The UK government has said that festival insurance schemes will not be explored until after restrictions are lifted in June.

Culture Secretary Oliver Dowden said the Government would consider providing cancellation insurance for live events next month during a DCMS committee meeting.

More than a quarter of UK festivals over 5,000 capacity have now been cancelled due to a lack of Government-backed insurance, according to research by the Association of Independent Festivals (AIF).

Dowden said: “I have a laser-like focus on making sure we get the events industry back up and running and that really requires us to reach Stage 4 on the roadmap on 21 June, which will see the removal of all remaining restrictions. We are well on track for that but there are challenges.

“Once we get to that point, if it is the case that events still can’t go ahead because of a lack of insurance and the failure of the commercial insurance market, we stand ready to look at if we can use government intervention, exactly the same way as we did with the film industry.”

Dowden was responding to a question from Conservative MP Heather Wheeler, who said that the June 21 deadline would likely be too late for organisers planning to put on festivals this summer.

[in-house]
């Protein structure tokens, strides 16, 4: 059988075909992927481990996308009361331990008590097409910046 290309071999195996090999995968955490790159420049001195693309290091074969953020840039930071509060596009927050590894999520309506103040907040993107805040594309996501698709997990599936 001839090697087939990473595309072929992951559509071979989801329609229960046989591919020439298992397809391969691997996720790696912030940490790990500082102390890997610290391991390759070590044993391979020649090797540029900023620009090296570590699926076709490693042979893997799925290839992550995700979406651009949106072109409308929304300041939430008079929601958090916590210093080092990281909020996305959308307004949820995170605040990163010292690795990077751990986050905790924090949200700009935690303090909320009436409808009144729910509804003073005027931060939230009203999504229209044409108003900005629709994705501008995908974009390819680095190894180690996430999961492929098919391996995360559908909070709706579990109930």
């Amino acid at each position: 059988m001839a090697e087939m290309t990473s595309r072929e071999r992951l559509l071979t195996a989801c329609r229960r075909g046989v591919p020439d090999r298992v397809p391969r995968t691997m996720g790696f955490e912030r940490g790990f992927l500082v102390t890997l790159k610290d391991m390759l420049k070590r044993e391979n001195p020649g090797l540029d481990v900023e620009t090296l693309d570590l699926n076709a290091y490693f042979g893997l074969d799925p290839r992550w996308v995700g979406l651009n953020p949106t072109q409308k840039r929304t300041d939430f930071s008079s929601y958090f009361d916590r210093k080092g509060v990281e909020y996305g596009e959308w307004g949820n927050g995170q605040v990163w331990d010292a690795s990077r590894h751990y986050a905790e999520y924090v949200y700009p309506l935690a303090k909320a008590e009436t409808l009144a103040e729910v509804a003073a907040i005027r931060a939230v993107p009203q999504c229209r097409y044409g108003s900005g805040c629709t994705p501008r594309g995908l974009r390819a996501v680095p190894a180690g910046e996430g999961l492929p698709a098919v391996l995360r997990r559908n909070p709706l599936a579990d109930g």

Wheeler said: “This would have been a very cheap deal to have been done, because the government are confident that 21 June is D-Day… in which case, you didn’t need to spend any money on insurance. But it’s too late for the planning for so many of these summer festivals. It’s just too late.”

Earlier this month, AIF issued a “red alert” warning to the Government, projecting that up to 76 per cent of the remaining festivals, which are scheduled to take place in July and August, could quickly cancel if immediate action is not taken.

The AIF said that those that are holding their position in July and August will need to commit to substantial, non-refundable costs by the end of May.

Elsewhere, Festival Republic has revealed plans to host a 10,000-capacity festival-style event next month as part of the UK government’s ongoing Events Research Programme.

The three-day camping event in mid-June will follow the promoter’s 5,000-capacity one-day festival pilot at Liverpool’s Sefton Park on May 2.

Melvin Benn, managing director of Festival Republic, said during an online conference panel session organised by IQ Magazine that the festival would look to test the protocol of how to deal with anyone that might have COVID-19 at the event.

He said: “It’s about testing the protocols around using Covid certification on the NHS app, and it’s also around testing the protocols of what the SAGE scientists here in the UK want, which is at-home testing for all attendees that don’t have the vaccination and that are not immune.”

Benn also said he believed the government is now more concerned about public transport in reopening live events, rather than the venues.

Image: Chris Gent / CC BY-NC-ND 2.0 / Edited for size